If you play electric guitar, there are two categories for guitar amplifiers: practice amps and performance amps. The biggest difference is size, wattage and cost.
Practice amplifiers are around six to 10 watts, and include features found on performance amps. With guitar amplifiers, it’s the power that drives up the price, not features. Power is expensive. It requires heavy-duty transformers, speakers and cabinetry. If you’ll be jamming in a garage or basement band, 15 to 20 watts should be loud enough for a performance amp. A six to 10-watt practice amp will be plenty for practicing and playing along with you stereo.
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Buying a Practice Guitar Amplifier
A practice guitar amplifier is not just an inexpensive performance amp. Even a gigging pro may want a practice amp because:
- It’s small and easy to move around.
- You can sculpt a high-volume distorted sound, but at low volume.
- Many practice amps accommodate headphones for practicing in silent mode.
Brand-name practice amplifiers run as low as $75 and include performance-amp features such as tone controls, and effects such as reverb and tremelo. Here are some things to look for in a practice guitar amplifier:
- Multiple-gain stages: Gain refers to the amp’s loudness power and your capacity to shape a distorted sound. With high gain, you can get distortion at relatively low volumes. With low gain, you get a clean sound (no distortion).
- Three-band EQ: Equalization (EQ) provides tone controls for bass, mid, and high frequencies. Another tool to shape your overall sound.
- Built-in reverb: Reverb is an echo effect that produces a sound like you were playing in a canyon.
- Channel switching with a foot switch: Channel switching allows you to have two settings, for example one for a clean sound and one for a distorted sound. If you’re playing a tune that requires going immediately from clean to distorted, you just step on the foot switch. Less expensive amps have a toggle switch near the volume controls, you need to stop playing to make the switch. If this is not important to you, there’s no need to pay extra for this feature. You can get the same effect with a distortion pedal.
- Headphone jack: A headphone jack will silence the speakers and let you hear the full-treated amp sound through headphones. This is handy for late night practice sessions.
Some popular practice amps are:
- Marshall MG10CD
- Fender Frontman
- VOX V9106 Pathfinder
You can also get a miniaturized guitar amp, about the size of a digital camera, for headphones-only practice. These amps usually come with a belt clip and are battery powered. They offer distortion, EQ, reverb and other sound features. These are ideal for situations where you want to practice in private without breaking out your practice amp.
Buying a Performance Guitar Amplifier
When you’re ready to get louder, you’ll need a performance amp. There are many makes, models and sizes to choose from. The type you want will depend on the sound you’re after. Talk to other guitarists, read guitar magazines, and listen to CDs. Find out what amps some of the artists you listen to are using.A performance amp is more powerful than a practice amp, but this doesn’t mean that it’s only a louder amp. More power will deliver a cleaner sound at higher volumes. If a practice amp is distorting at a particular volume, a performance amp, at the same volume will remain clean.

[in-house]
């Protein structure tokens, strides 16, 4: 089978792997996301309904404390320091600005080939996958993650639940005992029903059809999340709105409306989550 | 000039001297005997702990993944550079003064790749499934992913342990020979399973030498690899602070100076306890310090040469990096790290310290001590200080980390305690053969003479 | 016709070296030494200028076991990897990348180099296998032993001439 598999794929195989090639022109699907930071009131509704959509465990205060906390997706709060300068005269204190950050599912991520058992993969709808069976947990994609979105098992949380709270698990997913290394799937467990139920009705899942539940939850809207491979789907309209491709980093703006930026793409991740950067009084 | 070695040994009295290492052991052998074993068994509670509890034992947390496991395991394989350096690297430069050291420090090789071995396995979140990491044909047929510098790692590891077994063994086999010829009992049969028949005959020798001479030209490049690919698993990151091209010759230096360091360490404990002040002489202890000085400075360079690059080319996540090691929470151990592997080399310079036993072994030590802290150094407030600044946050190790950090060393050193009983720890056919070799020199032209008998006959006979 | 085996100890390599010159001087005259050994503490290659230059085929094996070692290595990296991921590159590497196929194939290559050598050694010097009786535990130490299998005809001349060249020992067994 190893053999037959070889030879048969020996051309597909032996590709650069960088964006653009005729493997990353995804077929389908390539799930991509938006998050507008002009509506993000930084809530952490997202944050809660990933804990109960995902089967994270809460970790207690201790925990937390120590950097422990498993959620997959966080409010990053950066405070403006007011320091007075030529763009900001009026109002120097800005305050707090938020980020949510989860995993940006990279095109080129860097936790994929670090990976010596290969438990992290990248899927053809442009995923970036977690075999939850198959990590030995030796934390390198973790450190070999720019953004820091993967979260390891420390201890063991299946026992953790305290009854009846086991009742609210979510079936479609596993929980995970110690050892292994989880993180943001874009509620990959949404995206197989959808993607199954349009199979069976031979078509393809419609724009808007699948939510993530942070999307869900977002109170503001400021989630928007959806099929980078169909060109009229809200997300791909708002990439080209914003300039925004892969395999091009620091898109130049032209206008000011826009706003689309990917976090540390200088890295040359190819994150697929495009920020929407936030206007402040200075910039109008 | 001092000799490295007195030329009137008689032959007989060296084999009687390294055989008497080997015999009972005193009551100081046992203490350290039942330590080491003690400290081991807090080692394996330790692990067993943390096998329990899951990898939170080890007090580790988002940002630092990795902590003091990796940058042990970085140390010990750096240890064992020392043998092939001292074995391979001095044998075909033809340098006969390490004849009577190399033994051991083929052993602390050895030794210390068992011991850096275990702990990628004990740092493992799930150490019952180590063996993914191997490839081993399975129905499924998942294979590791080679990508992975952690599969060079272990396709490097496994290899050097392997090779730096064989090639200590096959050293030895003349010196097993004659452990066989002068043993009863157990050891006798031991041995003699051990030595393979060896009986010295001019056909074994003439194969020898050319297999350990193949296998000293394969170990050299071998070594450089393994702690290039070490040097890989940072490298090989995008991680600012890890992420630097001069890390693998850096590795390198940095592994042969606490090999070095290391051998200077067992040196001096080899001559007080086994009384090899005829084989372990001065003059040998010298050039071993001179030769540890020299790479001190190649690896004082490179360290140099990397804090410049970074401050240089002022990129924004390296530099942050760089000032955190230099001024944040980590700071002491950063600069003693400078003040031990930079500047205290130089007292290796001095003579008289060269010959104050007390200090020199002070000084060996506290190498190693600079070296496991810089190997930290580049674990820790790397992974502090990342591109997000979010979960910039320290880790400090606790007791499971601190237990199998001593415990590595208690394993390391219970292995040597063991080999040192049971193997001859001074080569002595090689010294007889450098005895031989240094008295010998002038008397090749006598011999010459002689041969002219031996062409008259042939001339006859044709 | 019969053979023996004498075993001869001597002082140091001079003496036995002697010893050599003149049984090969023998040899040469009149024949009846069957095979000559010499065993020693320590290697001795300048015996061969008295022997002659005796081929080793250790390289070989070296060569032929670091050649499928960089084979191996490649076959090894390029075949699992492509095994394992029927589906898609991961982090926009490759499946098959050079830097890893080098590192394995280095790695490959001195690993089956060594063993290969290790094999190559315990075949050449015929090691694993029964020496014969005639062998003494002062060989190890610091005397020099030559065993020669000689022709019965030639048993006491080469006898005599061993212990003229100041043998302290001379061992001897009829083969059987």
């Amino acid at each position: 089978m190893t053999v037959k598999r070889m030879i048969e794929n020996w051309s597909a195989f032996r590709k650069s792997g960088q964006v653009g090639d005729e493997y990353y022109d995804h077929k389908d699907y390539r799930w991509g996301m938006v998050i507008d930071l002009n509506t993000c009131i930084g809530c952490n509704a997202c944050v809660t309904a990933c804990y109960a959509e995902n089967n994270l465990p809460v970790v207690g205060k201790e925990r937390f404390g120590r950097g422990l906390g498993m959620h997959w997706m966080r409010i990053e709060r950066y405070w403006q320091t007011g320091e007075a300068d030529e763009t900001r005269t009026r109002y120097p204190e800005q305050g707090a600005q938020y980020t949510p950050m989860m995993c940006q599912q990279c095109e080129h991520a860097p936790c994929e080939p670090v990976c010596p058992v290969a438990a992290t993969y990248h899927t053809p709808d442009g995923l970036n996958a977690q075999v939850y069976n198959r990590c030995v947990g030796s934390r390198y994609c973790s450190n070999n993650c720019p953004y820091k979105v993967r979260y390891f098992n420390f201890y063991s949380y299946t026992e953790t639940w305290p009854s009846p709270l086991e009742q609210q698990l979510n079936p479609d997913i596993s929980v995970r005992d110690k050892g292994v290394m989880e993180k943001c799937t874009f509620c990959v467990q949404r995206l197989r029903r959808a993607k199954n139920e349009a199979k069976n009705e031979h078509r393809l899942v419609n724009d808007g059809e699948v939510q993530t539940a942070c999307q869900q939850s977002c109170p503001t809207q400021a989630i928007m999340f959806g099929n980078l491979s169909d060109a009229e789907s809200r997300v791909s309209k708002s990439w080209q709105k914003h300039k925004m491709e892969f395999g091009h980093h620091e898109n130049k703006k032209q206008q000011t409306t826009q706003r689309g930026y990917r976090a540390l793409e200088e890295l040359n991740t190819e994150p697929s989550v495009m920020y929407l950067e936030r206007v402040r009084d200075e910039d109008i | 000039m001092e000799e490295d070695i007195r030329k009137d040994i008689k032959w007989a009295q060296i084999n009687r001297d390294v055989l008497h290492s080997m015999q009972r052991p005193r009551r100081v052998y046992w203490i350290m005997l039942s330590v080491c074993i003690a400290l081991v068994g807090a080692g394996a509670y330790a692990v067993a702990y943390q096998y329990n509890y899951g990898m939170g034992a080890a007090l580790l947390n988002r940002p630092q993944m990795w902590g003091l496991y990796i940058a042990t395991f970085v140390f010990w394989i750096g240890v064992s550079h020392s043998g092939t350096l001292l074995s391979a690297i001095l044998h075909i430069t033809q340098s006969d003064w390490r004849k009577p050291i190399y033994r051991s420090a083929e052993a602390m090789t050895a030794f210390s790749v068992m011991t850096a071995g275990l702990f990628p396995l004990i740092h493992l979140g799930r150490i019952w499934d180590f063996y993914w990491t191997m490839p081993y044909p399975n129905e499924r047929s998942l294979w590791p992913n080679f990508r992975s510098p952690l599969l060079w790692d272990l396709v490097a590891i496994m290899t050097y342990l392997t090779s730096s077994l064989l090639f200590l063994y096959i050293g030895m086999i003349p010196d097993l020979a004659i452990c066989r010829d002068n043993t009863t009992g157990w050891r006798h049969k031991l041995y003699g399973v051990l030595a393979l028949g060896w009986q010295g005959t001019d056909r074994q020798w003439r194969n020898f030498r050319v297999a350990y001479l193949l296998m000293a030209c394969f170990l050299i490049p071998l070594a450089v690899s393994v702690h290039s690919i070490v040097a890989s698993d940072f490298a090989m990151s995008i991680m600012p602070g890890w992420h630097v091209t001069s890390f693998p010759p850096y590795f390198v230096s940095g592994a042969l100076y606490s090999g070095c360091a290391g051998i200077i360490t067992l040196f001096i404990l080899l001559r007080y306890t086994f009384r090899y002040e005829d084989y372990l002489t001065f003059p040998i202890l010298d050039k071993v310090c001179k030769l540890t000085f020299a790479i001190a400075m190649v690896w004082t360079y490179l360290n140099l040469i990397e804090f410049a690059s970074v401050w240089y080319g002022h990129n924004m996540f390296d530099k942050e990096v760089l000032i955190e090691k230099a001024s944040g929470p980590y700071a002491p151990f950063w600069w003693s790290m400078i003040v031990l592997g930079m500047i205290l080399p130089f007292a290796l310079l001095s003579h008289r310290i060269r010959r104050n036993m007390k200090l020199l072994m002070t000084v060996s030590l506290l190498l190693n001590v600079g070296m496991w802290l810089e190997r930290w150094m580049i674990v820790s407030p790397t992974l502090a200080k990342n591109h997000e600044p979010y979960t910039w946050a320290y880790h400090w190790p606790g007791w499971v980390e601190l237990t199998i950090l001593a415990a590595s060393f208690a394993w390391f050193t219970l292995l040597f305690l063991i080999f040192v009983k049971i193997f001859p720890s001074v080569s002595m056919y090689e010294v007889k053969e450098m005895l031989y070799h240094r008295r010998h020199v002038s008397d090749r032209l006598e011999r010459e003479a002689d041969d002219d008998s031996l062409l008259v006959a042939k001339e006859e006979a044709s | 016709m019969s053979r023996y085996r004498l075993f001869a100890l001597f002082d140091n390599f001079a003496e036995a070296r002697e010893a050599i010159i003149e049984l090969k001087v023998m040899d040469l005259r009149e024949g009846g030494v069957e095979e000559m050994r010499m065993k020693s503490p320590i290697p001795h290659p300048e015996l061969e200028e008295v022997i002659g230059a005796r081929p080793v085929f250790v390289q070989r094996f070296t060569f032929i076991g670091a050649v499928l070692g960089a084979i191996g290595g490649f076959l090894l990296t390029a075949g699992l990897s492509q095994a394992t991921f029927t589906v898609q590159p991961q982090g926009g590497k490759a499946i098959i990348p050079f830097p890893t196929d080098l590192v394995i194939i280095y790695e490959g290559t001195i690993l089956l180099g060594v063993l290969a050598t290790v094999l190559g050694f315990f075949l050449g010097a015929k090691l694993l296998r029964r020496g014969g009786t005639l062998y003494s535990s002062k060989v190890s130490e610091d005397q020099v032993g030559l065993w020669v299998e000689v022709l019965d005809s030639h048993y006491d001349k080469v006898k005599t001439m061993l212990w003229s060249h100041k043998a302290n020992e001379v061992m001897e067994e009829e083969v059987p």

A performance amp is more powerful than a practice amp, but this doesn’t mean that it’s only a louder amp. More power will deliver a cleaner sound at higher volumes. If a practice amp is distorting at a particular volume, a performance amp, at the same volume will remain clean.
If you’re planning on playing in a five-piece bar band a 50-watt amp should be more than sufficient. If you’ll be playing larger venues, or at loud levels — like heavy metal — you’ll want 100 watts. Most 100-watt amps can operate at 50-watts. This lets you to play with distortion at lower volume.
Buying a Guitar Amp: Tubes or No Tubes?
Until the 1960s, all guitar amplifiers used glass tubes (or valves in the U.K.). The tubes were considered bulky, and fragile, and they got hot. With the advent of solid-state circuitry it seemed that the tube amplifier would become obsolete. Not so. Many guitar amplifiers, particularly higher-priced ones, still use tubes. Many guitar players favor the tube amps’ warmer, less brittle sound.
Consider that tube amplifiers are more expensive than solid state. They are a bit more fragile and are bulkier and heavier than a comparable solid-state amplifier. If hear your favorite rock star singing the praises of a particular tube amp keep in mind, he’s a well-paid professional, he has technicians to service his equipment, and he has roadies to haul his heavy amps.
A couple of the many popular performance amps are:
- Marshall JMD1 50W 1×12
- Fender Vintage ’65 Twin Reverb
- Line 6 Spider Valve 40-watt 1×12 Amp
Buying an Acoustic-Electric Guitar Amp
If you will be performing with an acoustic-electric guitar you will need an amplifier. You do not want to use an electric guitar amplifier. You need an amplifier specifically designed for acoustic guitars. The acoustic guitar amp is designed to recreate the pure sound of the acoustic guitar without distortion and feedback.
As with electric guitar amplifiers, the price goes up as the power goes up. The size of the amp you need will depend on how loud you need to be. If you play coffeehouses and restaurants you can get by with 50-60 watts.
If you’re playing in a band with electric instruments and drums, may need 100 watts.